Be Your Own Hero – New Jersey Education Association


By Jes Quijano

Across the state, schools have experienced unprecedented disruption from COVID-19. Educators had to adopt new routines and procedures while adapting to new positions and technologies. Essentially, every educator has become a grade one educator; start from nothing. In all of this, the students came first.

Why do we have to be our own heroes?

As educators, many of us have seen Rita Pierson’s Ted Talk, “Every Child Needs a Champion.” It is his words that inspire and remind educators why we come to school every day. Listening to his words after the pandemic gave me a new perspective on the realities of working in a school. It is these realities that cause educators to become exhausted and cynical, while feeling diminished accomplishment.

Rita Pierson begins her Ted Talk by sharing that she’s spent her whole life in school: going to school, traveling to and from school, or talking about what’s going on at school. Think about the time you spend “on the clock” – in a classroom, in the office, on a school bus, or wherever you might be as an employee of the school district. Now think about the time you spend commuting to and from work, the time you spend before and after school getting ready for the next day, grading homework, and communicating with parents and colleagues. In the pandemic, the hours of preparation have increased while the balance has decreased.

Rita Pierson also insists on the importance of the human connection, which has also diminished. We taught in isolation. We watched nearly blank screens showing only our students’ initials; get answers and answers from a chat box. For many of us, school is still isolated due to social distancing requirements, restrictions on student interactions, and other health and safety protocols. Even relationships between educators are limited. The staff rooms used to be filled with staff having lunch together, now they are outdated.

While we always put students at the forefront of what we do, it’s important that amidst all the exhaustion and cynicism, we remember to be our own heroes too.

How to be your own hero?

As we move away from certain pandemic restrictions, it is important that we incorporate ways to be our own hero. Readjusting to a routine is the perfect time to create a routine that promotes our well-being. Here are a few ways.

Set boundaries and stick to them

Think about your needs, whether it’s spending time with family, friends, or taking time for yourself. Give yourself a designated space and time to work. Even though communication has been essential to the success of virtual learning, there comes a time when your computer is put to rest. Decide on two nights that your job doesn’t come home. Let your students’ families know a time to contact you and when they may have to wait until the next day for a response. These limits will give you some peace of mind.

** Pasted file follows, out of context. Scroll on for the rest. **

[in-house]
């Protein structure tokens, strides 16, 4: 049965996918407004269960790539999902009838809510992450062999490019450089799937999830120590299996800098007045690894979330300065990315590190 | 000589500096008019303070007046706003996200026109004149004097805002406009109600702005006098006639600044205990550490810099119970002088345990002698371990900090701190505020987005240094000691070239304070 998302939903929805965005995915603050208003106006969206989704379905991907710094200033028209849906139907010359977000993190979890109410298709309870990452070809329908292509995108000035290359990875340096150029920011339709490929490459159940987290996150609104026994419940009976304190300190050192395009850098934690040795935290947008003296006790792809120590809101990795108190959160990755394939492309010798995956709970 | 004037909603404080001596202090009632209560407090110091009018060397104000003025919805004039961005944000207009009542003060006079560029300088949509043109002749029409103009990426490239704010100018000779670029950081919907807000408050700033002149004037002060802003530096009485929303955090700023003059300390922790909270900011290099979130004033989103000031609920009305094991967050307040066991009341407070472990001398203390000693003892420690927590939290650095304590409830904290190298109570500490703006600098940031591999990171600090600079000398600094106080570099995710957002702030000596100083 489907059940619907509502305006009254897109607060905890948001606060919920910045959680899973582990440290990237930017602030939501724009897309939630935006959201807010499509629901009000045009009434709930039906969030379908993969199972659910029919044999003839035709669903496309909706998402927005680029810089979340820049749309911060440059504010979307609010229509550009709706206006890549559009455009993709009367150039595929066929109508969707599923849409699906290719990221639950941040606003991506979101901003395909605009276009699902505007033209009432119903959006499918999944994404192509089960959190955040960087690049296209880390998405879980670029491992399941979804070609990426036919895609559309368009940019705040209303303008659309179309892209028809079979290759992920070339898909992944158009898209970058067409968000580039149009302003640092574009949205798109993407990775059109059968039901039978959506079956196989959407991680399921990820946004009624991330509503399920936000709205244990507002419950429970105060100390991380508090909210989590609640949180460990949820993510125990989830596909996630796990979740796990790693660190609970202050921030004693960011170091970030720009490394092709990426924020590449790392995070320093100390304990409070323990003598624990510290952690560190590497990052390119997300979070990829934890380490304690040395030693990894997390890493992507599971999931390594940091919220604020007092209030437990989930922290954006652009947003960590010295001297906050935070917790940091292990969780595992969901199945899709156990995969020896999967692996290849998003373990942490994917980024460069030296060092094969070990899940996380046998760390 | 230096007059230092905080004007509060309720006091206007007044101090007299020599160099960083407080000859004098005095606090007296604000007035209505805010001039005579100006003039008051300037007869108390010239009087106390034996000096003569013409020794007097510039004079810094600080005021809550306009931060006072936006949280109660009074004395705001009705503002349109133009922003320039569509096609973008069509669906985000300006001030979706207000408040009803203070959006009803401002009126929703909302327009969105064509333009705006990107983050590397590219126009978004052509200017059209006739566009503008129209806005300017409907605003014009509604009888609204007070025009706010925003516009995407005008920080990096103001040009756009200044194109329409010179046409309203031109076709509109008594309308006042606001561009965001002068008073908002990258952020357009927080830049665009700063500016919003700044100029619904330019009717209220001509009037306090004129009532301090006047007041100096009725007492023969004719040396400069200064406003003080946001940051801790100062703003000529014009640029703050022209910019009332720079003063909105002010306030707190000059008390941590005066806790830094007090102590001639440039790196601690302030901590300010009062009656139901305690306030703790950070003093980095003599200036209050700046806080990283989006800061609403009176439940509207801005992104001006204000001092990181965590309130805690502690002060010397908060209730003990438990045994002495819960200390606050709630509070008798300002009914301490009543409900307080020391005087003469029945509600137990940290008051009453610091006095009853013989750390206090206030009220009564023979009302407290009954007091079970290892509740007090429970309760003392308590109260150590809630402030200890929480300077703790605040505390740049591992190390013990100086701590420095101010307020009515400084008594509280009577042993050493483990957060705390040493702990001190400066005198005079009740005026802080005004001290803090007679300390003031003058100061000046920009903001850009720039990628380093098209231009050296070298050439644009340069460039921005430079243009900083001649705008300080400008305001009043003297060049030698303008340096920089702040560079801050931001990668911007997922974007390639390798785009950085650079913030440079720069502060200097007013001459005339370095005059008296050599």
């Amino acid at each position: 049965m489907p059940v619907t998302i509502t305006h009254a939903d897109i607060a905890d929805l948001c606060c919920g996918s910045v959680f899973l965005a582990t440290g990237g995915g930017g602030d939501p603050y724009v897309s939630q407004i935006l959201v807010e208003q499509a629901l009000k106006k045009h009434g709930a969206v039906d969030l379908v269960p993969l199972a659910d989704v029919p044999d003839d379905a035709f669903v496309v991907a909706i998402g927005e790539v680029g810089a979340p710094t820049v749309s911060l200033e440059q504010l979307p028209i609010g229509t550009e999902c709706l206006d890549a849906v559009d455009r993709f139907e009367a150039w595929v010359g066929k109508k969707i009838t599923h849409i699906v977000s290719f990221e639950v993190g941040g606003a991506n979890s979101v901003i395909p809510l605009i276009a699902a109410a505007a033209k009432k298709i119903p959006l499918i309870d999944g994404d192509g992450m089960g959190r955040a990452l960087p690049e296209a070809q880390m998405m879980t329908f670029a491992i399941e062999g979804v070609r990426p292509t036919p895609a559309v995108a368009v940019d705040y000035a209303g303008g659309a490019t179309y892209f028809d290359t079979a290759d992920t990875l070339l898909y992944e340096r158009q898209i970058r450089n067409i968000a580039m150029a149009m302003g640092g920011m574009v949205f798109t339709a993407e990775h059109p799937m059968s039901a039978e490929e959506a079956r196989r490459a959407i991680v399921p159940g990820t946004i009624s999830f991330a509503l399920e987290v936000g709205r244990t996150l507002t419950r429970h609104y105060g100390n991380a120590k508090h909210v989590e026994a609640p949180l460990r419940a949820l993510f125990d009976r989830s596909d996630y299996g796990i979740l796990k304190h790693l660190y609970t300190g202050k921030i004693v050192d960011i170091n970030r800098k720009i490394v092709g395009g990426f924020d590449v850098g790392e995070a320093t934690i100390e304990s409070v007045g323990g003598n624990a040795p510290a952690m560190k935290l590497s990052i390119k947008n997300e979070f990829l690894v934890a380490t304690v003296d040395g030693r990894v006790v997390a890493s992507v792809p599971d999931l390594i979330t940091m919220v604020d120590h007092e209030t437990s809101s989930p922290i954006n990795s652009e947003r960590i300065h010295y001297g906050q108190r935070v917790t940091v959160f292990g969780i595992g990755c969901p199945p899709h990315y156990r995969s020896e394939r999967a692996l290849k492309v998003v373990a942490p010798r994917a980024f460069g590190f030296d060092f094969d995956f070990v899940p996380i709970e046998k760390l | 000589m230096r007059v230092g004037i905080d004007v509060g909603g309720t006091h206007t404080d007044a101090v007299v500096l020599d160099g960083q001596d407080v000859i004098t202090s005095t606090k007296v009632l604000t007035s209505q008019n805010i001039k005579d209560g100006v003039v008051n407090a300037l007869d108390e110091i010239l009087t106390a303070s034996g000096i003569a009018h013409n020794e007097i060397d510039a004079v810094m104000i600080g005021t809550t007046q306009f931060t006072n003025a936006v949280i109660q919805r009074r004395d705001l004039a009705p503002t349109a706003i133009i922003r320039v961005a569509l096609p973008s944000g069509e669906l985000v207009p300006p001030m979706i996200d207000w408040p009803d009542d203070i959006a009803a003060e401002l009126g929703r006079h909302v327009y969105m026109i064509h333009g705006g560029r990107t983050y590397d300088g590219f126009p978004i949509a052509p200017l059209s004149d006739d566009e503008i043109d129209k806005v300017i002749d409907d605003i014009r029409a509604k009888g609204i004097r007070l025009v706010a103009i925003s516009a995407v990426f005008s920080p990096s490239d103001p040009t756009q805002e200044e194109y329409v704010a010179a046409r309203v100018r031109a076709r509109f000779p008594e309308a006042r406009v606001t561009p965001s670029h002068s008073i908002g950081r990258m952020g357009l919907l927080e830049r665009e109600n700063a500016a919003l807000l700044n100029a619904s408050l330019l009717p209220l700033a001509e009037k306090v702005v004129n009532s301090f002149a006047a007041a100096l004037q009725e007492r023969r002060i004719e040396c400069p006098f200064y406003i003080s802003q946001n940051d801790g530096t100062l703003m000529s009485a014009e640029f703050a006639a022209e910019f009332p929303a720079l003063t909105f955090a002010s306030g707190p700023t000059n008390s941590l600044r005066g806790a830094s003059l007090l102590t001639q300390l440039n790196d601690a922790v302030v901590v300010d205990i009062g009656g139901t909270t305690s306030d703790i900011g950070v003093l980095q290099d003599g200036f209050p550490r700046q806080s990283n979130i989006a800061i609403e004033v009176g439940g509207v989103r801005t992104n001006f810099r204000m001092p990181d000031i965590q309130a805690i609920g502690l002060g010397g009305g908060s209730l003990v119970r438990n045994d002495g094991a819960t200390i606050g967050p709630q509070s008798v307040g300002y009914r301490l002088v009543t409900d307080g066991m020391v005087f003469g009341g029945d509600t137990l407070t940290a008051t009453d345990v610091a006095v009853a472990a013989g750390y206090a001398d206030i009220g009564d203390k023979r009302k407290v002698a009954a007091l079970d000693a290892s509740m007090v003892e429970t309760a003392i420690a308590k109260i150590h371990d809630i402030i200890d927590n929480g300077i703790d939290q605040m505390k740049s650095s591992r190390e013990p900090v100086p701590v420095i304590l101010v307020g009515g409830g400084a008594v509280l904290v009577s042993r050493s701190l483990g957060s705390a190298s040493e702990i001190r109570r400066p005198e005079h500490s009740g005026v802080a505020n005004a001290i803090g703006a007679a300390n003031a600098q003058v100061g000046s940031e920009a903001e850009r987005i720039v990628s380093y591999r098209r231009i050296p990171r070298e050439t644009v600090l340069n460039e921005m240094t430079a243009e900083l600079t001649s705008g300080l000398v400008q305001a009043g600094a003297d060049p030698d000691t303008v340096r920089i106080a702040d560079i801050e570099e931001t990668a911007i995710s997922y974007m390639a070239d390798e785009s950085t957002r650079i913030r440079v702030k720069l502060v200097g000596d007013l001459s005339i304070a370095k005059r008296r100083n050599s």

To move

A growing collection of studies show the positive effects of exercise in reducing anxiety, stress and depression. Through physiological and biochemical mechanisms, including the release of endorphins, moving your body has been shown to contribute to better health outcomes and improved mood.

Create joy and satisfaction

It’s easier said than done, but it’s crucial for combating the depression and anxiety that come with burnout. Education can be emotionally, physically and mentally taxing. It’s important that we foster good feelings that have been shown to enhance our abilities to manage stress, solve problems, and keep an open mind. Mental Health America offers these tips for creating joy and relaxation:

  • Do something you loved when you were a kid: whether it’s running through sprinklers, hanging on to monkey bars, or even making a mess with paint, use memories of joy to create a new joy.
  • Do something you’ve always wanted to do: Take the time to complete the items on your to-do list. Whether it’s making a soufflé, taking a fitness class or learning to knit.
  • Watch or listen to comedy: Have fun watching comedy on a video, podcast, or website. Better yet, have a good old-fashioned fun and read the comics section of a newspaper.
  • Take a break from nature: Walking in nature or simply looking at nature has been shown to calm the nerves and relieve mental fatigue.

Jes Quijano is a teacher in the North Brunwick School District and a member of the NJEA Early Career Educators Network.


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